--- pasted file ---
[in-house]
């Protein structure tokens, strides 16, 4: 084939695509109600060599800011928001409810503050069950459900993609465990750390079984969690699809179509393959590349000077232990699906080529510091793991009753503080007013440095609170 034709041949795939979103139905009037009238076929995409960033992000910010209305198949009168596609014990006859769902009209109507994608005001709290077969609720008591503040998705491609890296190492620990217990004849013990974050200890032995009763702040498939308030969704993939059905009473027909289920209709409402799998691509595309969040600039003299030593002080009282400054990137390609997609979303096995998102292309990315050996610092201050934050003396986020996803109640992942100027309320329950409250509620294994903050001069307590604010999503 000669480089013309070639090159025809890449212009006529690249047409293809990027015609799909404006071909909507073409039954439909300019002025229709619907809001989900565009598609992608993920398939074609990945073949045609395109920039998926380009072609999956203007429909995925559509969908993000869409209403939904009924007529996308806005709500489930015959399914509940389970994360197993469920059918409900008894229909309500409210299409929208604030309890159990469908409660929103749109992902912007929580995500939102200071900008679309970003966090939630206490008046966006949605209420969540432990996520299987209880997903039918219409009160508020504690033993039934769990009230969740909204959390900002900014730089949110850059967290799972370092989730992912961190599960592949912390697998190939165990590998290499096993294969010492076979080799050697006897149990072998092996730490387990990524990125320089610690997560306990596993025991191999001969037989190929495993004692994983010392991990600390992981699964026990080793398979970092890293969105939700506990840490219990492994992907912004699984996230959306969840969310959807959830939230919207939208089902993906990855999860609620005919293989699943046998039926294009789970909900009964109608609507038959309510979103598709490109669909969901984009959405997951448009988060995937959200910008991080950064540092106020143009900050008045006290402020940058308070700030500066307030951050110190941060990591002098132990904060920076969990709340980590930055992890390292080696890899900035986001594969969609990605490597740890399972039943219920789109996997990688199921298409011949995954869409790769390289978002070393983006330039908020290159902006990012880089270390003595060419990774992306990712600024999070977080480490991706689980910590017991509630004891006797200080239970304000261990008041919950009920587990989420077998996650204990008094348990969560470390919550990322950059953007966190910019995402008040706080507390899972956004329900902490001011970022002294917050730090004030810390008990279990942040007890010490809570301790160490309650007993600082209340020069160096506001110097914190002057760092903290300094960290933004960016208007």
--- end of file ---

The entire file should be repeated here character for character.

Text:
[in-house]
């Protein structure tokens, strides 16, 4: 084939695509109600060599800011928001409810503050069950459900993609465990750390079984969690699809179509393959590349000077232990699906080529510091793991009753503080007013440095609170 034709041949795939979103139905009037009238076929995409960033992000910010209305198949009168596609014990006859769902009209109507994608005001709290077969609720008591503040998705491609890296190492620990217990004849013990974050200890032995009763702040498939308030969704993939059905009473027909289920209709409402799998691509595309969040600039003299030593002080009282400054990137390609997609979303096995998102292309990315050996610092201050934050003396986020996803109640992942100027309320329950409250509620294994903050001069307590604010999503 000669480089013309070639090159025809890449212009006529690249047409293809990027015609799909404006071909909507073409039954439909300019002025229709619907809001989900565009598609992608993920398939074609990945073949045609395109920039998926380009072609999956203007429909995925559509969908993000869409209403939904009924007529996308806005709500489930015959399914509940389970994360197993469920059918409900008894229909309500409210299409929208604030309890159990469908409660929103749109992902912007929580995500939102200071900008679309970003966090939630206490008046966006949605209420969540432990996520299987209880997903039918219409009160508020504690033993039934769990009230969740909204959390900002900014730089949110850059967290799972370092989730992912961190599960592949912390697998190939165990590998290499096993294969010492076979080799050697006897149990072998092996730490387990990524990125320089610690997560306990596993025991191999001969037989190929495993004692994983010392991990600390992981699964026990080793398979970092890293969105939700506990840490219990492994992907912004699984996230959306969840969310959807959830939230919207939208089902993906990855999860609620005919293989699943046998039926294009789970909900009964109608609507038959309510979103598709490109669909969901984009959405997951448009988060995937959200910008991080950064540092106020143009900050008045006290402020940058308070700030500066307030951050110190941060990591002098132990904060920076969990709340980590930055992890390292080696890899900035986001594969969609990605490597740890399972039943219920789109996997990688199921298409011949995954869409790769390289978002070393983006330039908020290159902006990012880089270390003595060419990774992306990712600024999070977080480490991706689980910590017991509630004891006797200080239970304000261990008041919950009920587990989420077998996650204990008094348990969560470390919550990322950059953007966190910019995402008040706080507390899972956004329900902490001011970022002294917050730090004030810390008990279990942040007890010490809570301790160490309650007993600082209340020069160096506001110097914190002057760092903290300094960290933004960016208007």